commonly in men with intrathoracic tumors (70% have small or oat cell lung carcinoma).
Symptoms and signs include fatigability, weakness, pain in proximal limb muscles, peripheral
paresthesias, dry mouth, erectile dysfunction, and ptosis. Deep tendon reflexes are reduced or
lost. The diagnosis is confirmed by finding an incremental response to repetitive nerve
stimulation: Amplitude of the compound muscle action potential increases > 200% at rates > 10
Hz. Treatment is first directed at the underlying cancer and sometimes induces
remission. Guanidine (initially 125 mg po qid, gradually increased to a maximum of 35 mg/kg),
which facilitates acetylcholine release, often lessens symptoms but may depress bone marrow
and liver function. Corticosteroids and plasma exchange benefit some patients.
5.Subacute cerebellar degeneration causes progressive bilateral leg and arm ataxia, dysarthria,
and sometimes vertigo and diplopia. Neurologic signs may include dementia with or without brain
stem signs, ophthalmoplegia, nystagmus, and extensor plantar signs, with prominent dysarthria
and arm involvement. Cerebellar degeneration usually progresses over weeks to months, often
causing profound disability. Cerebellar degeneration may precede the discovery of the cancer by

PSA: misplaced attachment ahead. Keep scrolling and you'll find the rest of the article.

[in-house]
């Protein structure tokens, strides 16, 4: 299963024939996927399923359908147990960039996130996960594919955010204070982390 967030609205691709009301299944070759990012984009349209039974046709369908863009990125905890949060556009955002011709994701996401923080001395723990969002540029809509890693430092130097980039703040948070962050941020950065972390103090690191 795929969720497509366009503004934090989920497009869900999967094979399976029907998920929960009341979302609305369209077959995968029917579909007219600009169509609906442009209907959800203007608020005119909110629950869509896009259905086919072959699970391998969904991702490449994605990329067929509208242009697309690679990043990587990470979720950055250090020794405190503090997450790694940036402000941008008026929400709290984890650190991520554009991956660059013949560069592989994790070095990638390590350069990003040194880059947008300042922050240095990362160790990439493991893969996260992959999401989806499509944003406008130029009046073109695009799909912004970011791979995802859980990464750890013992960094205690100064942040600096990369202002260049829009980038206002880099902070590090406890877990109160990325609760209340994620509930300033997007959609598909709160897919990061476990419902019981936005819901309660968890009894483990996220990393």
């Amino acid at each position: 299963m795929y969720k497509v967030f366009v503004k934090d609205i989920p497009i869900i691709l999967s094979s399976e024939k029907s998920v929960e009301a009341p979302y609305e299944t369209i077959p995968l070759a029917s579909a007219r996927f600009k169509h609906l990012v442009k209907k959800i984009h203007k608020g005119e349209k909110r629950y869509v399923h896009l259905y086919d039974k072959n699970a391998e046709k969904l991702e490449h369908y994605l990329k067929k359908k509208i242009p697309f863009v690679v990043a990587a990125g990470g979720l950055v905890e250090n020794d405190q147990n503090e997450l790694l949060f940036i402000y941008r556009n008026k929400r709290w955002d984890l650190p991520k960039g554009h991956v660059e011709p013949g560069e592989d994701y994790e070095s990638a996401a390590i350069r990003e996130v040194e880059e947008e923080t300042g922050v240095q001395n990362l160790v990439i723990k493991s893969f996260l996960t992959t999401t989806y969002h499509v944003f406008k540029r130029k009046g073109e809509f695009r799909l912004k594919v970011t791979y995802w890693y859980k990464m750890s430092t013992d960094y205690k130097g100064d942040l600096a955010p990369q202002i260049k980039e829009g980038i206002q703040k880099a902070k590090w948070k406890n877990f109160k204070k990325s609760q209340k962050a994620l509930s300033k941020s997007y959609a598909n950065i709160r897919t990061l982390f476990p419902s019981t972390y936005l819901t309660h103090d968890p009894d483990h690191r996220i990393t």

weeks to years. Anti-Yo, a circulating autoantibody, is found in the serum or CSF of some
patients, especially women with breast or ovarian cancer. MRI or CT may show cerebellar atrophy,
especially late in the disease. Characteristic pathologic changes include widespread loss of
Purkinje cells and lymphocytic cuffing of deep blood vessels. CSF occasionally has mild
lymphocytic pleocytosis. Treatment is nonspecific, but some improvement may follow successful
6.Encephalitis may occur as a paraneoplastic syndrome, taking several different forms,
depending on the area of the brain involved.
1. Global encephalitis has been proposed to explain the encephalopathy that occurs most
commonly in small cell lung cancer.
2. Limbic encephalitis is characterized by anxiety and depression, leading to memory loss,
agitation, confusion, hallucinations, and behavioral abnormalities.
Anti-Hu antibodies, directed against RNA binding proteins, may be present in the serum
and spinal fluid. MRI may disclose areas of increased contrast uptake and edema.
7.Subacute necrotizing myelopathy is a rare syndrome in which rapid ascending sensory and
motor loss occurs in gray and white matter of the spinal cord, leading to paraplegia. MRI helps
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rule out epidural compression from metastatic tumor—a much more common cause of rapidly
progressive spinal cord dysfunction in patients with cancer. MRI may show necrosis in the spinal
C. Hypertrophic osteoarthropathy is prominent with certain lung cancers and manifests as
painful swelling of the joints (knees, ankles, wrists, elbows, metacarpophalangeal joints) with
effusion and sometimes fingertip clubbing.
Cachexia , Anemia ,Lymphadenopathy – suparclavicular and axillary ,clubbing .
Ptosis with atrophy of small muscles of hand on the same side , enophthalmos if apical
Chest ---- may be normal , or signs of consolidation ,or pleural effusion or collapse